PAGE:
In Profile with Stephen John Davis
We are only six days away from the first performance of the first ever UK arena tour of Jesus Christ Superstar, which makes its debut at the O2 Arena in London on 21st September. The Andrew Lloyd Webber musical stars newcomer Ben Forster as ‘Jesus’, after he won the role in the ITV casting show Superstar. He appears alongside former Spice Girl Melanie Chisholm, comedian and composer/lyricist for Matilda The Musical Tim Minchin, TV/Radio presenter Chris Moyles and West End and Broadway leading man Alex Hanson, as well as an outstanding line-up of talent in the ensemble. There are one or two names in the cast list who have cropped up in previous In Profile articles, including Rhiannon S. Porter and Lily Frazer, and with the company less than a week away from ‘showtime’ it seems only right to put the spotlight on one JCS ensemble member a little early… which is why Stephen John Davis is this week’s In Profile feature.
The name of Stephen John Davis should already be well-known within musical theatre circles, having already appeared in a wide range of stage productions in and out of the West End and now set to tour the UK with Jesus Christ Superstar, performing in the ensemble and as understudy to the role of Pilate.
Hailing from Watford, Hertfordshire, Davis followed the musical theatre path all the way to the West End and has worked in the industry for twelve years. He began his singing career performing for the D’Oyly Carte Opera, playing ‘Samuel’ and ‘Major General’ in their production of The Pirates of Penzance (Savoy Theatre)and touring as ‘Sir Joseph Porter’ in HMS Pinafore – he also appears on the studio cast recording of the musical as Bill Bobstay (The Boatswain). The talented Baritone went on to perform in a number of other operas, such as The Golden Penguin as ‘Alris’ (Ukrainian State Opera and Ballet) and Iolanthe as ‘Strephon’ (Gilbert and Sullivan Opera Company).
It was in 2002 that Davis first joined the company of the musical he is perhaps most associated with: The Phantom of the Opera. Back then, he was at Her Majesty’s Theatre playing ‘La Fevre’ and ‘Don Atilo’, as well as covering the role of ‘M. Firmin’. Davis stayed in Phantom for two years, appearing as ‘the Auctioneer’ in the documentary Behind The Mask – The Making of The Phantom of the Opera on the DVD of the 2004 Phantom film. Following that, he was involved in several different projects, touring as the principal singer for Viennese Strauss Gala and playing the ‘Preacher’ in Violet (Occam’s Razor) and ‘Hughie Pierrepoint’ in Our Miss Gibbs (Finborough Theatre) being just a few of them. Davis then returned to the West End in another of the West End’s ‘big hitters’: Les Miserables. He played the role of ‘The Bishop of Digne’ and covered the leading roles of ‘Javert’ and ‘Jean Valjean’, performing both onstage during his time at the Queens Theatre. After three years there, he then moved to the Adelphi Theatre to play ‘Reuben’ in Joseph and the Amazing Technicolor Dreamcoat, where he also covered the roles of ‘Jacob, ‘Potipher’ and ‘Pharaoh’.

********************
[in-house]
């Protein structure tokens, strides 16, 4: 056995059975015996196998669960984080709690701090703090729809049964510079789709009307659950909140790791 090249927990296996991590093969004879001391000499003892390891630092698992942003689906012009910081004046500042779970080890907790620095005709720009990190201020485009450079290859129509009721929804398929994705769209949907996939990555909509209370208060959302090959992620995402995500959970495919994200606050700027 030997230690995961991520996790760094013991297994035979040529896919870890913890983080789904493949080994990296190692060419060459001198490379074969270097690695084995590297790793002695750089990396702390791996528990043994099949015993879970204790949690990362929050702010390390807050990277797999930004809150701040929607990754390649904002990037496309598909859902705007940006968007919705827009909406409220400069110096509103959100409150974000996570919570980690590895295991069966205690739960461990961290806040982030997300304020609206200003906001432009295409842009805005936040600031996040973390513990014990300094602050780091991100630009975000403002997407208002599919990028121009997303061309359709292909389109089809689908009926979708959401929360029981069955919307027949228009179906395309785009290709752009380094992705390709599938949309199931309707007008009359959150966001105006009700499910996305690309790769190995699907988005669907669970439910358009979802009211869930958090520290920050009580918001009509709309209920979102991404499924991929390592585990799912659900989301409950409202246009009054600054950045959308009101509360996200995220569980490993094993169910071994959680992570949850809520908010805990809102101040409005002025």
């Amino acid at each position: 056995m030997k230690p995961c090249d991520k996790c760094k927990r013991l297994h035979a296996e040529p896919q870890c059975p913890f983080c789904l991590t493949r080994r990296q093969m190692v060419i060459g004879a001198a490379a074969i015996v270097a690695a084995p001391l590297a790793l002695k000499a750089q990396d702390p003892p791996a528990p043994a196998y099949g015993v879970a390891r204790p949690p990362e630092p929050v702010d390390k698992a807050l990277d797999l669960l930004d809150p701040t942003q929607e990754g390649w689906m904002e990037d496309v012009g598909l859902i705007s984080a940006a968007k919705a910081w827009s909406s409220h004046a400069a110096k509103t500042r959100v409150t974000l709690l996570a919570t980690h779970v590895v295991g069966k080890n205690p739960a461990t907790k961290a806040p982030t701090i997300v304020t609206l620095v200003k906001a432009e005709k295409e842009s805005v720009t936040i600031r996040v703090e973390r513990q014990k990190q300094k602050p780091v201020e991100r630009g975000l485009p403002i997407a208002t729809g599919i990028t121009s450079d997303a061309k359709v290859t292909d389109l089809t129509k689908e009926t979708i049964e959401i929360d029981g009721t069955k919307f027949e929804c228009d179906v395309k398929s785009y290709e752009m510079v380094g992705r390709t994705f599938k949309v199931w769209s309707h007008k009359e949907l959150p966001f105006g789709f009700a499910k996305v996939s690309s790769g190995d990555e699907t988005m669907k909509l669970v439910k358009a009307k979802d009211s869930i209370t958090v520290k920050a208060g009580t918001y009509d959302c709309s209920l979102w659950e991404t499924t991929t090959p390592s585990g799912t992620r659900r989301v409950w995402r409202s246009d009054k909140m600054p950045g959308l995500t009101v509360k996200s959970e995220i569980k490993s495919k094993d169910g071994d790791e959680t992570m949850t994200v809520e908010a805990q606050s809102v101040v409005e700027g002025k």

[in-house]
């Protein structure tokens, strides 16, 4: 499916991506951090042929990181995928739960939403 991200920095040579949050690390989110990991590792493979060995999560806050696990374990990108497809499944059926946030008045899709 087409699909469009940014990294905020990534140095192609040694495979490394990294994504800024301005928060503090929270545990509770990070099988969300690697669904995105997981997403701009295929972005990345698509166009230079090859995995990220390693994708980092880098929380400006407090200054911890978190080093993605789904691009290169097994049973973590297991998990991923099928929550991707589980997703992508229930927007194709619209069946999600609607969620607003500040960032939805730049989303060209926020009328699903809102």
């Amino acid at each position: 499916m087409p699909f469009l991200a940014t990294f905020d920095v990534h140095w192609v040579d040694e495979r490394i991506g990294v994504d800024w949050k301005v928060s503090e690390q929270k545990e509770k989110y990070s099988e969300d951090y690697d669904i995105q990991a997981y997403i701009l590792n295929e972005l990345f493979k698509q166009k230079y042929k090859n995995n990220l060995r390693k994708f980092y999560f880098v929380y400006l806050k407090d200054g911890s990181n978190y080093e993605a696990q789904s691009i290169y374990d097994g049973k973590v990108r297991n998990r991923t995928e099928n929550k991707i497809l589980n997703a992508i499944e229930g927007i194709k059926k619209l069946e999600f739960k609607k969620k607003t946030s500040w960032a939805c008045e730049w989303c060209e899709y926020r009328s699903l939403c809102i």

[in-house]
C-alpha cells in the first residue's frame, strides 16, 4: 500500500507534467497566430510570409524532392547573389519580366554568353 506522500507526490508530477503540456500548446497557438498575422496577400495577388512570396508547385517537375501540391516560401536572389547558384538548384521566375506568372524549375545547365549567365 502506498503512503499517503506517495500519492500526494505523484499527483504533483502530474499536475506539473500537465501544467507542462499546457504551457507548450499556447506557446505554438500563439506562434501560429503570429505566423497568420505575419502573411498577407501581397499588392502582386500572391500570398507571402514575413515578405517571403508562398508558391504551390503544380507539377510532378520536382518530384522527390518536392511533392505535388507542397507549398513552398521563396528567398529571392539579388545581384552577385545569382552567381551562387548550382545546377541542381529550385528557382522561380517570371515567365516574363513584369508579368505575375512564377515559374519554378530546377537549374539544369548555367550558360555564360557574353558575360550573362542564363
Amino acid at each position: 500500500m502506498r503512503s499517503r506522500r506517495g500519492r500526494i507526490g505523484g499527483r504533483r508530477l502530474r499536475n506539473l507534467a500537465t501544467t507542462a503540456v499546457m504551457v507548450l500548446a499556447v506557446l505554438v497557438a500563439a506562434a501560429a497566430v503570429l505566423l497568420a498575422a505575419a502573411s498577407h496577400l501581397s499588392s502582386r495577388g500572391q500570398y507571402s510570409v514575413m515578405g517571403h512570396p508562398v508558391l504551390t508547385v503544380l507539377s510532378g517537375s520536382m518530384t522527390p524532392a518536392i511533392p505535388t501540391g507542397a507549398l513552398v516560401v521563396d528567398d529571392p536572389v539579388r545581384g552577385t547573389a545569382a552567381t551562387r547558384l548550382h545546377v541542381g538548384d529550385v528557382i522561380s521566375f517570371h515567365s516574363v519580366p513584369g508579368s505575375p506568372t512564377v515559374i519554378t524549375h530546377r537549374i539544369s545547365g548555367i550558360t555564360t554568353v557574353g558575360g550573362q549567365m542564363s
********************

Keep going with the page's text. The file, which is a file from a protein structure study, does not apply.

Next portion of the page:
Five years after he first left, Davis returned to The Phantom of the Opera, this time as the ‘standby Phantom’. He performed opposite former ‘Christine’s’ Katy Treharne, Gina Beck, Sofia Escobar and Tabitha Webb as ‘The Phantom’ on numerous occasions, including on the night of the 10,000th performance, when original Phantom Michael Crawford and Andrew Lloyd Webber appeared onstage to celebrate the milestone moment. Davis has described the experience as ‘pretty special”, going on to say that: ‘To be on the original stage at Her Majesty’s where the whole phenomenon began as The Phantom alongside the composer and the original Phantom was a day I will never forget.’
Davis left the companyin 2010, but not quite for good: he was invited to participate in the 25th anniversary production of The Phantom of the Opera at the Royal Albert Hall as Don ‘Atilo’ – he can be seen in the filmed performance of that event, which was released on DVD last year.
Most recently, Davis appeared in the Lincoln Centre’s production of South Pacific, which embarked on a UK tour before transferring to the Barbican in London’s West End. He played the role of ‘Captain Brackett’ as well as covering/performing as ‘Emile de Becque’. From there, he joins the Jesus Christ Superstar arena tour and is sure to be just as well received as he has been in all his former ventures.
Stephen John Davis is an outstanding talent with a truly exceptional voice. He has racked up quite the list of theatre credits in his career so far, and having previously spoken of a desire to play ‘Che’ in Evita and ‘Albin’ in La Cage aux folles, one can be sure that many more roles await him. That strong, rich voice has awarded him some wonderful opportunities thus far and if you were to bet on him appearing in a leading role in the near-future, well, I think it would probably get you very good odds.
By Julie Robinson (@missjulie25)
You can follow Stephen on Twitter: (@stephenjdavis1)
Saturday 15th September 2012